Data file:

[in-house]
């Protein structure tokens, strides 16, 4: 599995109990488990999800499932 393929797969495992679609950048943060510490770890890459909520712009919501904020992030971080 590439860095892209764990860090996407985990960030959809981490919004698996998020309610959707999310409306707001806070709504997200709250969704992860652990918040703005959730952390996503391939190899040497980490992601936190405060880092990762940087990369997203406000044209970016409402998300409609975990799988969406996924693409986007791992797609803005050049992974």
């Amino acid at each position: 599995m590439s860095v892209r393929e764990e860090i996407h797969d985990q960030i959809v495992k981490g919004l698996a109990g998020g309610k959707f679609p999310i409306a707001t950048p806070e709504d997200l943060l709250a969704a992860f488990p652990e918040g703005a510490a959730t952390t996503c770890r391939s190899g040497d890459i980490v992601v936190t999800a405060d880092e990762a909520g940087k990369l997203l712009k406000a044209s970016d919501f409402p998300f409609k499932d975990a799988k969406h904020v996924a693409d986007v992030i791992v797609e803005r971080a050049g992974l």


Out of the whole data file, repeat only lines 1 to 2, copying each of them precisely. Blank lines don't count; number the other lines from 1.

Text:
[in-house]
């Protein structure tokens, strides 16, 4: 599995109990488990999800499932 393929797969495992679609950048943060510490770890890459909520712009919501904020992030971080 590439860095892209764990860090996407985990960030959809981490919004698996998020309610959707999310409306707001806070709504997200709250969704992860652990918040703005959730952390996503391939190899040497980490992601936190405060880092990762940087990369997203406000044209970016409402998300409609975990799988969406996924693409986007791992797609803005050049992974």